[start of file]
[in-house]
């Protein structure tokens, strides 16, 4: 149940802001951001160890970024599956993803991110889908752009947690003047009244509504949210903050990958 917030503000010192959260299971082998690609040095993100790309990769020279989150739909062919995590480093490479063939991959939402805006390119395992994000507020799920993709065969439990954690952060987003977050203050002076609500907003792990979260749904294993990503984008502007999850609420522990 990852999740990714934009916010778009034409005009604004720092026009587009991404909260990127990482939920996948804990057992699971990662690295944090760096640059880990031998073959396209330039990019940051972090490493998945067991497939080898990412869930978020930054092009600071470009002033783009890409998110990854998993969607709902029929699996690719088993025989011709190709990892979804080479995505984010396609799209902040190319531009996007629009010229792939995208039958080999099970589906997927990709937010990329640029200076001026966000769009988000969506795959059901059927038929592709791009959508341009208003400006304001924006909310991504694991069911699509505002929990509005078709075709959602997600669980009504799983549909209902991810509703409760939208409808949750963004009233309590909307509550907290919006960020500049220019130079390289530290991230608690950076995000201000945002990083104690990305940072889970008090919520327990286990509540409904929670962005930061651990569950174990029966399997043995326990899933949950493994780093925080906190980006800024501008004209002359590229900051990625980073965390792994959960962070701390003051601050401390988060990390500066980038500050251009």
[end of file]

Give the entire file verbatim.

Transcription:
[in-house]
């Protein structure tokens, strides 16, 4: 149940802001951001160890970024599956993803991110889908752009947690003047009244509504949210903050990958 917030503000010192959260299971082998690609040095993100790309990769020279989150739909062919995590480093490479063939991959939402805006390119395992994000507020799920993709065969439990954690952060987003977050203050002076609500907003792990979260749904294993990503984008502007999850609420522990 990852999740990714934009916010778009034409005009604004720092026009587009991404909260990127990482939920996948804990057992699971990662690295944090760096640059880990031998073959396209330039990019940051972090490493998945067991497939080898990412869930978020930054092009600071470009002033783009890409998110990854998993969607709902029929699996690719088993025989011709190709990892979804080479995505984010396609799209902040190319531009996007629009010229792939995208039958080999099970589906997927990709937010990329640029200076001026966000769009988000969506795959059901059927038929592709791009959508341009208003400006304001924006909310991504694991069911699509505002929990509005078709075709959602997600669980009504799983549909209902991810509703409760939208409808949750963004009233309590909307509550907290919006960020500049220019130079390289530290991230608690950076995000201000945002990083104690990305940072889970008090919520327990286990509540409904929670962005930061651990569950174990029966399997043995326990899933949950493994780093925080906190980006800024501008004209002359590229900051990625980073965390792994959960962070701390003051601050401390988060990390500066980038500050251009």